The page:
The recent round of sanctions against Russia has taken aim at the country's energy industry. Although they are soft sanctions at best, the current state of political theater leaves Russia with no choice but to hit back with sanctions of its own: It's banning food imports from the United States, the European Union, and others in direct retaliation against the sanctions that have been placed on it because of the Ukraine mess.  

Over the last couple of weeks the jabs have been coming from both sides. The United States and Europe have put limits on new energy contracts with Russia. Eventually this could be an issue, however the sanctions left the country's natural gas industry alone and allowed oil deals signed before August to continue unabated. In other words, business as usual, for the most part.

(Source: Francinegirvan, via Wikimedia Commons)

However, the move was a public slap in the face, and Russia couldn't simply allow it to go unanswered. So Russia slapped back with a ban on food imports -- poultry, fish, fruit, and vegetables, to be specific.

David Cohen, a U.S. Treasury official, noted on a conference call with reporters that in Russia "40% of the food source on an annual basis comes from imports." In fact, in larger cities like Moscow, more than 60% of the food sold in grocery stores is imported, according to the BBC. So, in the end, the biggest losers here are most likely going to be the Russian people.

At least that's true in the near term. Longer term, Russia is looking to become more self sufficient, but you can't ramp up the agriculture industry overnight to replace up to 40% of your food supply. Price inflation and supply constraints are sure to show up rather quickly.

Europe takes a hit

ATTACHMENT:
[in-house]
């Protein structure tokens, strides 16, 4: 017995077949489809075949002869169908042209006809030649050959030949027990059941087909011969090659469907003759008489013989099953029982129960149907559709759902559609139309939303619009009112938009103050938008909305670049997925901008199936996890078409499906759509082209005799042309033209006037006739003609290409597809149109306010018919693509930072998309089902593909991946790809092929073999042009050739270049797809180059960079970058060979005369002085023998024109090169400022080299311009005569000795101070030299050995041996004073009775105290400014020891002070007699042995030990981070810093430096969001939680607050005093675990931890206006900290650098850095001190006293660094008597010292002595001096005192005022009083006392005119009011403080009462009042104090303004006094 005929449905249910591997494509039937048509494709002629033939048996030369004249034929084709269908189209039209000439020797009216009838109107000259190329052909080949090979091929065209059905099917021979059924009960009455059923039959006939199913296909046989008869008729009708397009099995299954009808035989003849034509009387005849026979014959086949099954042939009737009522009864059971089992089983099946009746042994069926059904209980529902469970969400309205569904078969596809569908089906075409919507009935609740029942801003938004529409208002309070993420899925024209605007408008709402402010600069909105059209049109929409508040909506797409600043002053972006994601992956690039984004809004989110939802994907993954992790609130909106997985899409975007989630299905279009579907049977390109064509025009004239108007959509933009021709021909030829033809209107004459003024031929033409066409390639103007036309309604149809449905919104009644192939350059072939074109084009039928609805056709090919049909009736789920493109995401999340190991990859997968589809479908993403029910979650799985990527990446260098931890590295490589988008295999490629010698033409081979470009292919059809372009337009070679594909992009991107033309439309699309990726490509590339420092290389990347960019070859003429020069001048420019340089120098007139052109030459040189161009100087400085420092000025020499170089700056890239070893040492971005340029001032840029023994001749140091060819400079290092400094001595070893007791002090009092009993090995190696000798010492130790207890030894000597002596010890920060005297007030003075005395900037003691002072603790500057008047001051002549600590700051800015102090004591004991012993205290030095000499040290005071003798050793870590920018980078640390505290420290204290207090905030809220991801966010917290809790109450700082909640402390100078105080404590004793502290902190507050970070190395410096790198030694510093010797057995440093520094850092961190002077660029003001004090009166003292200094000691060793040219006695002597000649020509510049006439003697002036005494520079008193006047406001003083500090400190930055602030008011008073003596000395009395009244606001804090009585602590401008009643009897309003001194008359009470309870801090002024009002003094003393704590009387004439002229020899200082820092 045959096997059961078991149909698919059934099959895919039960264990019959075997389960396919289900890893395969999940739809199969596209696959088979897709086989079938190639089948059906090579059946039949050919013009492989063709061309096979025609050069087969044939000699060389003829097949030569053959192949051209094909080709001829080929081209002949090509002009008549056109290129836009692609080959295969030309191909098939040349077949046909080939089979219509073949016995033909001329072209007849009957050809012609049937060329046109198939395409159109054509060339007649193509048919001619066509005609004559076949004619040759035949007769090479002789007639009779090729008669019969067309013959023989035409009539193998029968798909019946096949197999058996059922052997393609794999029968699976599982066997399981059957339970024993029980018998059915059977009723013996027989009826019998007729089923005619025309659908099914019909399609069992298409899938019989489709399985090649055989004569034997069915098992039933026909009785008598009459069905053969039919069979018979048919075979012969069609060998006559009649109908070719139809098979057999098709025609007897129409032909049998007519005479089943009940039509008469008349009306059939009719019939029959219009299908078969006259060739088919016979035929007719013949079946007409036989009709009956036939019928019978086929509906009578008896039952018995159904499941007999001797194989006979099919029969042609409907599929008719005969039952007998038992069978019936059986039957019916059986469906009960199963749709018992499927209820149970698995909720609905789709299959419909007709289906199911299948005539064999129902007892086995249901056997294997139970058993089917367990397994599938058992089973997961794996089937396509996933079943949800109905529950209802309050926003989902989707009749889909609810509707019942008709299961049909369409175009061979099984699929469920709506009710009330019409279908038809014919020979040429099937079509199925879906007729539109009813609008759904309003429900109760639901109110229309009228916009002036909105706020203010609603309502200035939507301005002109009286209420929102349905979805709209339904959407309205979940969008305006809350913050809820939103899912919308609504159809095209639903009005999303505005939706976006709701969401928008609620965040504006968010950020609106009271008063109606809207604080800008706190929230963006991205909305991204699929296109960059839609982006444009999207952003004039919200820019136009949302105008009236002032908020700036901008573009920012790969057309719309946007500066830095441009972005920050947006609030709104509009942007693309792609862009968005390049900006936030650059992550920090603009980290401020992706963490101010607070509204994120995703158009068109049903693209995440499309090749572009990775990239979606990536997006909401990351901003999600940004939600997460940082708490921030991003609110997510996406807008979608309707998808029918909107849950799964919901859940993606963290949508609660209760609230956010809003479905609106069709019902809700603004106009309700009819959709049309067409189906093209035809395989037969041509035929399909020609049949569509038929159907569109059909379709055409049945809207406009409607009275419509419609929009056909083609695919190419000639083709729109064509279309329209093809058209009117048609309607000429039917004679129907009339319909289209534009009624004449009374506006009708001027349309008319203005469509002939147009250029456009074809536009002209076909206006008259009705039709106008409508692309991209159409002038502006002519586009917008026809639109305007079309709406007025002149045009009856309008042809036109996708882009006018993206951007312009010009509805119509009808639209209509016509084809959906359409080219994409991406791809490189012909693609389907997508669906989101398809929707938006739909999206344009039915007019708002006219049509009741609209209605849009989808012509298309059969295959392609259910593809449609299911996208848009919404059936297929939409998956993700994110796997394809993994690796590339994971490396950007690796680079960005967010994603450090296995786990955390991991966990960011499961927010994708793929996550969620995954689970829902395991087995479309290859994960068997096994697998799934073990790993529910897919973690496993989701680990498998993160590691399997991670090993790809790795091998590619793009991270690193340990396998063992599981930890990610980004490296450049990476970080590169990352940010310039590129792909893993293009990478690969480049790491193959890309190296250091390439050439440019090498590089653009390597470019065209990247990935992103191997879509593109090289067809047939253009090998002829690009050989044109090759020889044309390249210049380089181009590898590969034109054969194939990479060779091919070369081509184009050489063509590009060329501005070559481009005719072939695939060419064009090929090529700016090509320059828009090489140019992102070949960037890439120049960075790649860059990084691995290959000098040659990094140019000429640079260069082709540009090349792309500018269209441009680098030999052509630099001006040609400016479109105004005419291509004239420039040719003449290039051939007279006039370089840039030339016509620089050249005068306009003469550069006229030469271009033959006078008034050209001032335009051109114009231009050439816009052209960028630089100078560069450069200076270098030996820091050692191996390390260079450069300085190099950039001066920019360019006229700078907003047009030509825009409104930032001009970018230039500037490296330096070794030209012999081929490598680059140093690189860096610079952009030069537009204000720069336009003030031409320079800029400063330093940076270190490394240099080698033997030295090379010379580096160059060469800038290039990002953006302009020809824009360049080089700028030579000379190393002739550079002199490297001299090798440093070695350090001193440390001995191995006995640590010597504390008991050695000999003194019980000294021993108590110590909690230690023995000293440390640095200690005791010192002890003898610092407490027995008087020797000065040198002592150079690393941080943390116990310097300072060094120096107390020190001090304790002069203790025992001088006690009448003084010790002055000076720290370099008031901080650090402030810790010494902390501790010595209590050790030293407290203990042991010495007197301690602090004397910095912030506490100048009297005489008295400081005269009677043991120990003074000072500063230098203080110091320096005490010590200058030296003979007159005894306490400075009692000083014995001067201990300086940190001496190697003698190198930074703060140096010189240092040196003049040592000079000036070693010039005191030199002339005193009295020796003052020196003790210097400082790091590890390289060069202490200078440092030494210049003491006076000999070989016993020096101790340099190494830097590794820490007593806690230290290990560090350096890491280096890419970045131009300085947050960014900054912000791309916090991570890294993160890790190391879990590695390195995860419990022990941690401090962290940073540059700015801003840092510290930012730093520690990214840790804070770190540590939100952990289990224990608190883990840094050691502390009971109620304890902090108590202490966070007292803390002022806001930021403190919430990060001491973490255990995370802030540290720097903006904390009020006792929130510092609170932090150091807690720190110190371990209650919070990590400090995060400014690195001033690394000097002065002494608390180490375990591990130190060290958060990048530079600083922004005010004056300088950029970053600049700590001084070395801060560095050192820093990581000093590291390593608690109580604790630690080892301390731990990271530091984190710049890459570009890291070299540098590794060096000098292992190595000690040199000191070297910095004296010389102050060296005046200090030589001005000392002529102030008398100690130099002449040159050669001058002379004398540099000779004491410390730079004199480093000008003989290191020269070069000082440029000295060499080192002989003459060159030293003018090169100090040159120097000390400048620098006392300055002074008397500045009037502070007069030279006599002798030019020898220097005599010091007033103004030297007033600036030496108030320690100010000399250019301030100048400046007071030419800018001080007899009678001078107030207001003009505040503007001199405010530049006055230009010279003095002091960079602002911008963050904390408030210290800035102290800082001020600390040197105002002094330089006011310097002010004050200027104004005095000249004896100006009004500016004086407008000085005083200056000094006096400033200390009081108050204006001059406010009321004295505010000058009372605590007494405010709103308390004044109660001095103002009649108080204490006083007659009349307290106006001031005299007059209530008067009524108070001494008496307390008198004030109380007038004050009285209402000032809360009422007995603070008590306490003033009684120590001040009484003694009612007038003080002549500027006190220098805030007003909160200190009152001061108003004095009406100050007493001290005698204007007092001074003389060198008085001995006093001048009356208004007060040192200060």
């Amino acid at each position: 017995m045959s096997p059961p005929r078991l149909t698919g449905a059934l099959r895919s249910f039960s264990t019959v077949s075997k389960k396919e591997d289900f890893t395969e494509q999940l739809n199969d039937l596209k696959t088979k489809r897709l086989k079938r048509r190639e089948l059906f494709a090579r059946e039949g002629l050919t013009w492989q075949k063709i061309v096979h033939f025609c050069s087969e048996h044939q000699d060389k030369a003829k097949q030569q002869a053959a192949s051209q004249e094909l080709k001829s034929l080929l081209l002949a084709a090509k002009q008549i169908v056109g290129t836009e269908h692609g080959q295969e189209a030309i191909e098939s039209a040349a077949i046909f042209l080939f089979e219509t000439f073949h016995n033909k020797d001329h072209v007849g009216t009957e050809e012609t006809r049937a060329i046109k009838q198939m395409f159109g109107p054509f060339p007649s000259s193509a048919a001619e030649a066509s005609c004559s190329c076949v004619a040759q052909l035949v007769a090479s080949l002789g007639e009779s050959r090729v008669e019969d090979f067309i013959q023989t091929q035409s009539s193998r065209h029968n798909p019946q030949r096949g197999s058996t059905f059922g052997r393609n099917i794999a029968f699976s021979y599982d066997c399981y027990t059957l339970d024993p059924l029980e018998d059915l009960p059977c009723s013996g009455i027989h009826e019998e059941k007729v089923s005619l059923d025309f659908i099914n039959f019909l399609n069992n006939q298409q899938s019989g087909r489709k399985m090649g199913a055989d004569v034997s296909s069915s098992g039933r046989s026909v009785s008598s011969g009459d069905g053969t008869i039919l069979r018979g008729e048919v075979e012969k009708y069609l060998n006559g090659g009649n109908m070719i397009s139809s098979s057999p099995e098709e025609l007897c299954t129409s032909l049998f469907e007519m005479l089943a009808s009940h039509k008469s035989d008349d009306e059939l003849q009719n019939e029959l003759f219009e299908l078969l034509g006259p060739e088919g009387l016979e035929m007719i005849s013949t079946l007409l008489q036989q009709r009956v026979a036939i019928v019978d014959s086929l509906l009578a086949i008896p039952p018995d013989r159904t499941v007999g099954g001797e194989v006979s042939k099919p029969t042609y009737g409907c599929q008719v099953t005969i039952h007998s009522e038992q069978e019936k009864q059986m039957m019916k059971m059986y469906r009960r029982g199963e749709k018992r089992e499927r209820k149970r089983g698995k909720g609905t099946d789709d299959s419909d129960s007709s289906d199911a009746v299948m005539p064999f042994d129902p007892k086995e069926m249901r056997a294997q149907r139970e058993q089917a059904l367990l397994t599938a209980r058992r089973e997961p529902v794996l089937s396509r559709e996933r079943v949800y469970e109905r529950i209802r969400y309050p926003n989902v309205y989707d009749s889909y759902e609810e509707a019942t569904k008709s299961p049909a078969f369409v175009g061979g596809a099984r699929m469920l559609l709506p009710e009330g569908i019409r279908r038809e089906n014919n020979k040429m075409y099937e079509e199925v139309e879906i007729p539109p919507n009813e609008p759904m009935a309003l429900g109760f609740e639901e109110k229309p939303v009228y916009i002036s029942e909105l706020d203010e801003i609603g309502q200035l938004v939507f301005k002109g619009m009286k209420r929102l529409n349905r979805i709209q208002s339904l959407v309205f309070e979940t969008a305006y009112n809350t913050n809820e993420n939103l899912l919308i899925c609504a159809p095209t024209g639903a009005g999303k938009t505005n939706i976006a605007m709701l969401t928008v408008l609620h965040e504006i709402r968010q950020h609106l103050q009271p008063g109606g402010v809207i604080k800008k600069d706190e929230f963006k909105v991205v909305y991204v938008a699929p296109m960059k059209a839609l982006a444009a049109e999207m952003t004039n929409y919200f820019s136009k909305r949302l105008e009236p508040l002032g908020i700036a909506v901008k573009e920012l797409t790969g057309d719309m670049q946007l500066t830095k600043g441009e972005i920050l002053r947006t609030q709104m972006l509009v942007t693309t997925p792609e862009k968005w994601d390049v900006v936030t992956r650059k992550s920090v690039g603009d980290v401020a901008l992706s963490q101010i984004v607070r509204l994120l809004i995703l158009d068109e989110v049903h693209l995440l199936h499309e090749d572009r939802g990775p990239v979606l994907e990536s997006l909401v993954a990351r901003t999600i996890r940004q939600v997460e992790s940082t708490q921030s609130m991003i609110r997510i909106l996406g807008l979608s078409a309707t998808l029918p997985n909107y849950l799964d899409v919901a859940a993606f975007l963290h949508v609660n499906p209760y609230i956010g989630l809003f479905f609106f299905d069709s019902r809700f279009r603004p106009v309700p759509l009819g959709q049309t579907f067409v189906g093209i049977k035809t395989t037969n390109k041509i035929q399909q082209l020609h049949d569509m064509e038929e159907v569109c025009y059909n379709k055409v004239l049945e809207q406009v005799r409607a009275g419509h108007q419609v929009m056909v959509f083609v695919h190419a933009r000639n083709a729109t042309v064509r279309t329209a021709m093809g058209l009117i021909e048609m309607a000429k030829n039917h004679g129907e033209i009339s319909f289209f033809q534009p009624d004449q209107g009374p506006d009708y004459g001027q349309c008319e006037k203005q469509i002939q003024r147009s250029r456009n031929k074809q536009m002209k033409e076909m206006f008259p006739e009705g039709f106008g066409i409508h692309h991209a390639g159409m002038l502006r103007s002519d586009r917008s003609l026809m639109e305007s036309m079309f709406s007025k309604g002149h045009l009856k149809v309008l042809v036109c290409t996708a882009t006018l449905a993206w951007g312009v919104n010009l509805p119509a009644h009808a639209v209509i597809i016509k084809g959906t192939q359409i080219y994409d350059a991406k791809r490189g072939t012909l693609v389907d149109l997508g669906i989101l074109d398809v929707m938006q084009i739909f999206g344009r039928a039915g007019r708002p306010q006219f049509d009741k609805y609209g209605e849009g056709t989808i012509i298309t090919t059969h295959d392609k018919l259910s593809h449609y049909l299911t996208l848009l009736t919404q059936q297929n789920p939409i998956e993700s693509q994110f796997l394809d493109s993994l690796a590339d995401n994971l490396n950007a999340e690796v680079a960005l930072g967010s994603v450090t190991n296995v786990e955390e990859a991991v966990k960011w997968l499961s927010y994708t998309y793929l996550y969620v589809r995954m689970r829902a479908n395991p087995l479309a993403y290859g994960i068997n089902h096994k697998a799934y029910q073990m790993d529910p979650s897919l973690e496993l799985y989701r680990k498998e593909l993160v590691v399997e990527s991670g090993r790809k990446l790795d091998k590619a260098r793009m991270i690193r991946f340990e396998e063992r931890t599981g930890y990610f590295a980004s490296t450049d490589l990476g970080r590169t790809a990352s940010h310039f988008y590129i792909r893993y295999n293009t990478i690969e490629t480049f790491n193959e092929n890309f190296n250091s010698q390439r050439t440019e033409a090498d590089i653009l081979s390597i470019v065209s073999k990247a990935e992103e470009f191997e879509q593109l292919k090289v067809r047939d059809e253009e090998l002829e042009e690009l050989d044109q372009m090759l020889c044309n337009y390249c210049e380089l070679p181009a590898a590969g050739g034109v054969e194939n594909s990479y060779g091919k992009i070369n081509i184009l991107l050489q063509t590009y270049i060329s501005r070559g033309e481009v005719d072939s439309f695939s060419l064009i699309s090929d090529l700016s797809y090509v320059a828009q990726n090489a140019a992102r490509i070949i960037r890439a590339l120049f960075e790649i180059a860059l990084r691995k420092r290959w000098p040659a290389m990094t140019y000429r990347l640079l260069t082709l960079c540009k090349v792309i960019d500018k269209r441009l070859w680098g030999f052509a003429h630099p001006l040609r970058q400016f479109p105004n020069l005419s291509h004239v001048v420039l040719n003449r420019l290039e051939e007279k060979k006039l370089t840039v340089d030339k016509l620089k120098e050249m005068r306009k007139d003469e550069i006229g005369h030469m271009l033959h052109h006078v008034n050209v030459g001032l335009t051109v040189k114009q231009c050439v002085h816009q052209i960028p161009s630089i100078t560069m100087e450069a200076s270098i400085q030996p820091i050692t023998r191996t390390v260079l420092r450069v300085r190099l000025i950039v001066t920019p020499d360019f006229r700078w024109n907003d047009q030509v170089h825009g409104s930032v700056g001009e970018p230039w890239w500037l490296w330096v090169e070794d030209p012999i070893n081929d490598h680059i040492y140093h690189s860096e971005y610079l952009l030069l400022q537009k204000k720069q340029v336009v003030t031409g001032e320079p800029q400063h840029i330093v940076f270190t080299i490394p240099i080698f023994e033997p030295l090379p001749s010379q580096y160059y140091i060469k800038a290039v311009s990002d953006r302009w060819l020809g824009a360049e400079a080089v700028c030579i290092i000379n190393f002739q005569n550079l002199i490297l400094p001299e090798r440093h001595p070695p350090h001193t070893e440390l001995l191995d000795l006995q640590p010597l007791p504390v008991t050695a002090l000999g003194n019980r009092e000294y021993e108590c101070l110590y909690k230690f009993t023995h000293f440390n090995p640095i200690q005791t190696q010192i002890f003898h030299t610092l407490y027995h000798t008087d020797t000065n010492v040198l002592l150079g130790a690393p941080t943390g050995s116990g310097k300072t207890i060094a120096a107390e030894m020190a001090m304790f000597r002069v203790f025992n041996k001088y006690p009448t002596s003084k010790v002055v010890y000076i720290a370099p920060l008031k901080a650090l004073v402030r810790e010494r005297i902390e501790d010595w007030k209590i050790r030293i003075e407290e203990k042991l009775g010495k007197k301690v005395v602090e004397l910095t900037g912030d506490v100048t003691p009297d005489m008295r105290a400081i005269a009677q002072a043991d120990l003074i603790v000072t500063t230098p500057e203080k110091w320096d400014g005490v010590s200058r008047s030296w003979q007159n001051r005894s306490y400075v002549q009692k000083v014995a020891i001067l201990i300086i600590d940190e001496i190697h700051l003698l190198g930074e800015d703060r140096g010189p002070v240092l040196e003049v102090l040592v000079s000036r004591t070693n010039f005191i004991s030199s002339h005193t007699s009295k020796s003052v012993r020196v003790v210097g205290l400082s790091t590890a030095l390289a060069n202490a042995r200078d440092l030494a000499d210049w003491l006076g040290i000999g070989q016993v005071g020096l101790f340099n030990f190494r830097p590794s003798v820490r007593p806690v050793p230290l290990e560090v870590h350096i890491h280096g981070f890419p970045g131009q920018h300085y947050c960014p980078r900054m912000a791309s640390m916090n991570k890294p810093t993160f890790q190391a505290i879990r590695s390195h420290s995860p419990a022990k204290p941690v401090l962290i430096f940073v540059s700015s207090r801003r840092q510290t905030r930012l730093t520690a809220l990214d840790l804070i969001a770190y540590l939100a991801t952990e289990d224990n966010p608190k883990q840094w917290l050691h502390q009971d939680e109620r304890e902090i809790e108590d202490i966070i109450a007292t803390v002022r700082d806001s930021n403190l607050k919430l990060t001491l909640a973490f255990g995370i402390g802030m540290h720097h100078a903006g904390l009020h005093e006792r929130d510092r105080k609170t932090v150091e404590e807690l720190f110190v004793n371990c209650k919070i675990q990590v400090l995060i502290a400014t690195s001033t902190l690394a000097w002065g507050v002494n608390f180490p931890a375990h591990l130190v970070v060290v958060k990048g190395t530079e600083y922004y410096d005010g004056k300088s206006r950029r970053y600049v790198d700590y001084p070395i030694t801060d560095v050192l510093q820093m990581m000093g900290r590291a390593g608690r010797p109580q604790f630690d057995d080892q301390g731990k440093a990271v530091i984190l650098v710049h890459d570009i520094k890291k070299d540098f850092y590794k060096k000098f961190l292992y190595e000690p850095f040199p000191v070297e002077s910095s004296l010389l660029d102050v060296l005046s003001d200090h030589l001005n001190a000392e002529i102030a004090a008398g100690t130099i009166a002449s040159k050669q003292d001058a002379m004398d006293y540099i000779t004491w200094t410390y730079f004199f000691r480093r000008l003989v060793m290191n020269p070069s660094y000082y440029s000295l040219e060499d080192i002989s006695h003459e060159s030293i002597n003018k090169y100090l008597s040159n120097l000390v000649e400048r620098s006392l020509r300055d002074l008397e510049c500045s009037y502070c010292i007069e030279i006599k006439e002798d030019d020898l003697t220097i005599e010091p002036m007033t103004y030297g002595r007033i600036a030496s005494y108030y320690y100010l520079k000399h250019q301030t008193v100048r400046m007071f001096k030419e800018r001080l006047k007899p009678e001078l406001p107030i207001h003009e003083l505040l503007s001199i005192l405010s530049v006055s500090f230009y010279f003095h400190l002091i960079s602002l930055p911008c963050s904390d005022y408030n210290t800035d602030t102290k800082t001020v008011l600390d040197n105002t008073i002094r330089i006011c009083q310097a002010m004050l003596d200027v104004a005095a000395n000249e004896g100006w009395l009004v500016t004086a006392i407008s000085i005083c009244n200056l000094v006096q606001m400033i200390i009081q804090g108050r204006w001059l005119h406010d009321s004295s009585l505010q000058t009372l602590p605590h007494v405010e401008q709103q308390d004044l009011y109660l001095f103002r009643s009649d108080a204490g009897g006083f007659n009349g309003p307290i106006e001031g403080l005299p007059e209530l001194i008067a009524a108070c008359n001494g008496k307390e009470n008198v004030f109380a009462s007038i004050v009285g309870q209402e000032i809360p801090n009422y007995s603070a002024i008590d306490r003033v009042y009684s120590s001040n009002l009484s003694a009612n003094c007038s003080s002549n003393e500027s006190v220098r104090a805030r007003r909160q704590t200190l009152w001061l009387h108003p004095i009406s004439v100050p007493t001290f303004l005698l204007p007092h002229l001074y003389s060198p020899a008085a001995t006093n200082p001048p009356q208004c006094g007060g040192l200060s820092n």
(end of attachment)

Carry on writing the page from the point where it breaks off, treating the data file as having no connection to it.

The next big hit will be in Europe. The European Commission reported that Russia accounted for 28% of European Union fruit exports and nearly 22% of vegetable exports in 2011. Those are big numbers. While the EU can clearly sell that produce to other countries around the world, that's a shift that won't happen overnight. And since food spoils, farmers and distributors left holding the grocery bag, so to speak, will likely be hit hard.

The biggest food exporters to Russia last year were Belarus, Brazil, Ukraine (ironically), Germany, and Turkey. That's a mixed bag, with larger countries likely better able to handle the blow than smaller ones. For example, Lithuania, not in the top five, is reliant on food exports to Russia for roughly 2.5% of its gross domestic product.

What about the United States?
Russia isn't a major export location for U.S. produce, it is, however, a notable end point for U.S. chickens. The United States exported around $300 million worth of poultry to Russia last year. That's the largest U.S. export but it wouldn't even break the top 10 list of European exports (number 10 rang in at over $600 million).

(Source: micsten, via Wikimedia Commons)

Still, Russia's food ban has to worry investors in companies like Tyson Foods (NYSE:TSN), which exports to over 130 countries around the world and generated nearly a third of its sales from chicken last year. And it has operations in Russia, too, which is a further complication. That said, Tyson's foreign operations and exports only accounted for 17% of sales last year, and Russia wasn't among the ten key foreign markets listed in the company's annual report. So even though Tyson is huge in the U.S. market, with an industry leading market share of 21%, Russia isn't exactly a big risk factor. 

So, really, the U.S. isn't going to feel much of a sting from Russia's food ban. In fact, the U.S. poultry industry put out a statement saying as much: "Russia is the second-leading market for US chicken, in terms of volume." But, "As its domestic poultry industry has expanded, Russia has in recent years become less important as an export market."

Summing it all up: "As a result, we do not expect that a Russian ban on US poultry imports will have a great impact on our industry." That's good news for the U.S., but that doesn't mean Russia's attempts to press back won't be felt here. It's just that the impact will likely be political as our allies feel the economic pinch.

No one wins
Russia imports roughly $43 billion of food a year. Although this ban only impacts around 10% of those imports, the move will hit far and wide. Luckily the U.S. will feel little impact financially, however, others won't be so lucky and we, as a country, are sure to hear about it. Sadly, the biggest losers are likely to be Russia's very own citizens.